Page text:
Sunday, January 01, 2006

California Writer Goes to Washington D.C.

I just returned from a one-week trip to Washington D.C. where I did some sightseeing and went to the Modern Language Association Convention, the largest convention of higher education teachers in language. During Christmas dinner at my friend's mother's home I met an engineer and an architect: the engineer had helped create the Washingotn D.C. subway in the 1970s and 1980s while the architect had worked for years on historic preservation of older buildings in the city. The engineer said that visionaries created this subway Well, the visionaries did a fine job as the subway was excellent: it was clean; full of riders of all ethnicities and classes; and moved passengers quickly around the city. I wish Los Angeles had such a good subway system: we need visionaries to enlarge LA's small subway to make it more like D.C.'s subway.

Also, the architect and his fellow historical preservationists also seemed to be doing a good job. As I walked and bused mainly along Connecticut Avenue from northwest D.C. to the National Mall, I was impressed by the main fine looking mutli-story older dark brick buildings--from two-store family homes in northwest to three to eight-story apartment buildings and hotels more toward downtown. In the Kalorama section of Dupont Circle the two-, three- and four-story brick buildings were quite beautiful in their dark muted browns, maroons, blues. From the bus I saw many restuarants of different ethnicities ranging to Cajun to Indian to sushi to French to Italien: D.C. has a lively international food culture.

On the National Mall I particulary enjoyed visiting the new National Musuem of the American Indian where in the atreium in the lobby my friend Anne and I heard a trio of Peruvian Indians play music from Peru. Then we went to the see the exhibits of Native American cosmologies on the 4th floor, learning about cosmologies of the Mapeche Indians in Chile; the Maya in Guatemala; the Huppa in Northern California; and others. We had lunch in the fine cafeteria, eating the 5-dish sampler of Native foods: Buffalo roasted meat of Plains Indians; salmon from Pacific Northwest tribes; a cooked tomato dish as tomatoes were first cultivated by Mexican Indians; wild rice and watercress salad as wild rice is a staple of Chippewa in Northern Michican; and mashed potatoes as Inca first cultivated potatoes.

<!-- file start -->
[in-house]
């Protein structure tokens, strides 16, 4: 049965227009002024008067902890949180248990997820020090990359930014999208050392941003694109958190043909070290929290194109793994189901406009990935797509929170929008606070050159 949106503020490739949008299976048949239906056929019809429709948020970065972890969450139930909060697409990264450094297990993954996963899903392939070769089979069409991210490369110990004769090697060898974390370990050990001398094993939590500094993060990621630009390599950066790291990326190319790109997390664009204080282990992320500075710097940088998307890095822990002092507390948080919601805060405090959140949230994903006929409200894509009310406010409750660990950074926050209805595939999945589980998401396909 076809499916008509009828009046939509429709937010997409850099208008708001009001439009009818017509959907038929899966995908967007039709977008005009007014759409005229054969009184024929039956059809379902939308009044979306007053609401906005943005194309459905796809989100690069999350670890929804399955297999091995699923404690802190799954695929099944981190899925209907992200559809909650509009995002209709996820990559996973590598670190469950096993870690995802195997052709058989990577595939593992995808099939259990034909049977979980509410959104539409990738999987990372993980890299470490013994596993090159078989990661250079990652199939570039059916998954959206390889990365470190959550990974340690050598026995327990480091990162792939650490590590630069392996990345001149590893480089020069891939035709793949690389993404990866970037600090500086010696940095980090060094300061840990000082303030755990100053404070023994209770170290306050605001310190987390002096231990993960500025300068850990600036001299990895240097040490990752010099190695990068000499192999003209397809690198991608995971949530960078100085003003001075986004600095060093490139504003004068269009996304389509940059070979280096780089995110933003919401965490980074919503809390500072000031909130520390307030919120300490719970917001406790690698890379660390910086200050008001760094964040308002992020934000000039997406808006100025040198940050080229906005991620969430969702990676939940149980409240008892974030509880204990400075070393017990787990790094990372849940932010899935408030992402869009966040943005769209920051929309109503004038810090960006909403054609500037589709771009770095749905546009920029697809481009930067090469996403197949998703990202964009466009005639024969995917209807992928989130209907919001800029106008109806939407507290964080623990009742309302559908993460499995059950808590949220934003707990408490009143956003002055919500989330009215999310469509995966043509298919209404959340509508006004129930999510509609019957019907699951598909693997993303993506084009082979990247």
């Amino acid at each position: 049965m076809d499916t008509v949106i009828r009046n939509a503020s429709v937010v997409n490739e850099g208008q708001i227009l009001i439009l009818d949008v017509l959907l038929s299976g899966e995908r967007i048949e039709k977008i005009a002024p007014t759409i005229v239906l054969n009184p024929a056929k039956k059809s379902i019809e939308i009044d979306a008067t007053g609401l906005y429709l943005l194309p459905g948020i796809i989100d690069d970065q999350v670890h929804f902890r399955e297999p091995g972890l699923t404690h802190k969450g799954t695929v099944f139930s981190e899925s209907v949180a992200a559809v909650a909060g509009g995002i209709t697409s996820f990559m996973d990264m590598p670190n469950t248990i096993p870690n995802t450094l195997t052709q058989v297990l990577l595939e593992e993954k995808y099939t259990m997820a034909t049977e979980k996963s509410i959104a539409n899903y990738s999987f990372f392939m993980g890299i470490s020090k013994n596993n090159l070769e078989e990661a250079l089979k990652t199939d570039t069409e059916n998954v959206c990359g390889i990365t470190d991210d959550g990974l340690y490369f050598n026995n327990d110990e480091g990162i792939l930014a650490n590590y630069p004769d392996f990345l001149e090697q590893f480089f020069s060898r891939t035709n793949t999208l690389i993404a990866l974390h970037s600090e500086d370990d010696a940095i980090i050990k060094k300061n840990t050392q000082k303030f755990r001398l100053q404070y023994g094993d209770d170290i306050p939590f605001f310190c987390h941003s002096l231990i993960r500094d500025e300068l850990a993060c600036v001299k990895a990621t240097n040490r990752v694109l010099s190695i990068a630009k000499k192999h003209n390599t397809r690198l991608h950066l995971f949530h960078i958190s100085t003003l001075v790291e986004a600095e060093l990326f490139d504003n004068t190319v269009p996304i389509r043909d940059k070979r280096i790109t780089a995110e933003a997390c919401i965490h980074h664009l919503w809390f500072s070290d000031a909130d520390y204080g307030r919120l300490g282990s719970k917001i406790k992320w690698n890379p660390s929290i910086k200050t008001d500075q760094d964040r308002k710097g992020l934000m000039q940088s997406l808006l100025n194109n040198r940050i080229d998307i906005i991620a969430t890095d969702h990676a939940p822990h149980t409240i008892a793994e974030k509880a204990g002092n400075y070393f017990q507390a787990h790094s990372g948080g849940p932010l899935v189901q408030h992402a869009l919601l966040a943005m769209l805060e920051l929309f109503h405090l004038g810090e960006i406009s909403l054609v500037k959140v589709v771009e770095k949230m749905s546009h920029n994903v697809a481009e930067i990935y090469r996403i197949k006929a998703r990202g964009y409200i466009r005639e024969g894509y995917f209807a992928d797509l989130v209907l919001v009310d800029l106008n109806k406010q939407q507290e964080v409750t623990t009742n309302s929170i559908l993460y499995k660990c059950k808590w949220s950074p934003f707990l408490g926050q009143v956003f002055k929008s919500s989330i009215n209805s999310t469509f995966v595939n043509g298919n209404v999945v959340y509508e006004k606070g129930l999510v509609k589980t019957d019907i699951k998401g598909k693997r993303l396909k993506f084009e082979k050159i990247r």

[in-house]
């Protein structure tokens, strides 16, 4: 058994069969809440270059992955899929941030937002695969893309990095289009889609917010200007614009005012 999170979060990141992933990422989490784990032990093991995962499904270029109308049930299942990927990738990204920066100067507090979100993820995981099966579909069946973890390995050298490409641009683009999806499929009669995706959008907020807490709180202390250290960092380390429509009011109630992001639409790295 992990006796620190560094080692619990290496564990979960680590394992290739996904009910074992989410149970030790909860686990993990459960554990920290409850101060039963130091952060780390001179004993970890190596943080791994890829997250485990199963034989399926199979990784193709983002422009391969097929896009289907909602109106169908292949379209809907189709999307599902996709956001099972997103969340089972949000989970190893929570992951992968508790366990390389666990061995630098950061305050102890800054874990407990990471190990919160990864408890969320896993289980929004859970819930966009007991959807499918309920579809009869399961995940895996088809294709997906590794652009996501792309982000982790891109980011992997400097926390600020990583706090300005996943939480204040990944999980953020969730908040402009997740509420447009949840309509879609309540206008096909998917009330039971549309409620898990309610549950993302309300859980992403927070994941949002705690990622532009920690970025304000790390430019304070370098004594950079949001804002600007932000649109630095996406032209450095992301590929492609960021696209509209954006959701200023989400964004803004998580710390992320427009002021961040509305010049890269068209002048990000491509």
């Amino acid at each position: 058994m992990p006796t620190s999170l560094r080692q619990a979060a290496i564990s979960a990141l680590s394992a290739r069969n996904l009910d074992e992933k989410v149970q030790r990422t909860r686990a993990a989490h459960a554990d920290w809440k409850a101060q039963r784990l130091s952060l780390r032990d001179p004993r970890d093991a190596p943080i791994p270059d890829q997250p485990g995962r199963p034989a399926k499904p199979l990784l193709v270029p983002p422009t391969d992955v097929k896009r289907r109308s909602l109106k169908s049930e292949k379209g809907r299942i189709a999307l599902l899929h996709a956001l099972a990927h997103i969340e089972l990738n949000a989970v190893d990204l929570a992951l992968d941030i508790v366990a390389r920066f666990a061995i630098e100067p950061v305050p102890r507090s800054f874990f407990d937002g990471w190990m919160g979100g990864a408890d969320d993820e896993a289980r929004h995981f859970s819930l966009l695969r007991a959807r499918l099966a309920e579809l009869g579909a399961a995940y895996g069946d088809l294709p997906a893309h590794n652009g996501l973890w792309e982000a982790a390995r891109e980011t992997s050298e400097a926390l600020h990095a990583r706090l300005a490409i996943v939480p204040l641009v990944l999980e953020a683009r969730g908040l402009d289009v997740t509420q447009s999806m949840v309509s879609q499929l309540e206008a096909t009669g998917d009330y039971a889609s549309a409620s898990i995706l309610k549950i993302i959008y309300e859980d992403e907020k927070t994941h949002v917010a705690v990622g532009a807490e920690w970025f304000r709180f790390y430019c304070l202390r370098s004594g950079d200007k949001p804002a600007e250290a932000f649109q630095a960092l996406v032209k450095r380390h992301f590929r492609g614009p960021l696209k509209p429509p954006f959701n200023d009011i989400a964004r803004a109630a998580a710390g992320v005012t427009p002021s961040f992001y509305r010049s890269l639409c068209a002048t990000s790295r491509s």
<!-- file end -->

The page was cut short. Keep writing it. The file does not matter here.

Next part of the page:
The next day I visited the National Gallery of Art, stood in the wonderful room ful of Rembrandt paintings; was entralled by the Manet and Degas works; walked through room full of Audubon drawings of birds; saw a wonderful selection of paintings by United States artists from the 1790s through the mid-20th century. The National Gallery of Art has a far richer collection of painting than the Los Angeles County Musuem of Art. Of course, many other musuems lined the National Mall--but I didn't have time to go see these other musuems. Again, I thought another group of visionaries had created these terrific musuems that ringed the National Mall. One would need a week to visit the rich collections in the many wonderful musuems of Washington D.C.

Of course, the city has its problems. Recently with the rise of prices for renting apartments as well as for buying houses, the city has like so many others a lack of afforable housing. One professor who works at a D.C. college told me that D.C. public school teachers, bus drivers, or police officers no long can afford to buy a house in the city where they work. Also, the architect I met said he owns a house in the Capital Hill district right south of the Capitol but that district of modest small worker houses is being gentrified and has skyrocketing home prices for even very small homes--15' across, long, and two-story. I was told that throughout most of the city where people of color live the schools as well as the health care systems needs to be improved. So D.C.'s problems--lack of affordable housing; schools and health care need investment--are the nation's problems.

Well, the people of D.C. has had visionaries who created their wonderful subway system and the great musuems, so hopefully more visionaries will emerge to create better housing, schools, and health care.

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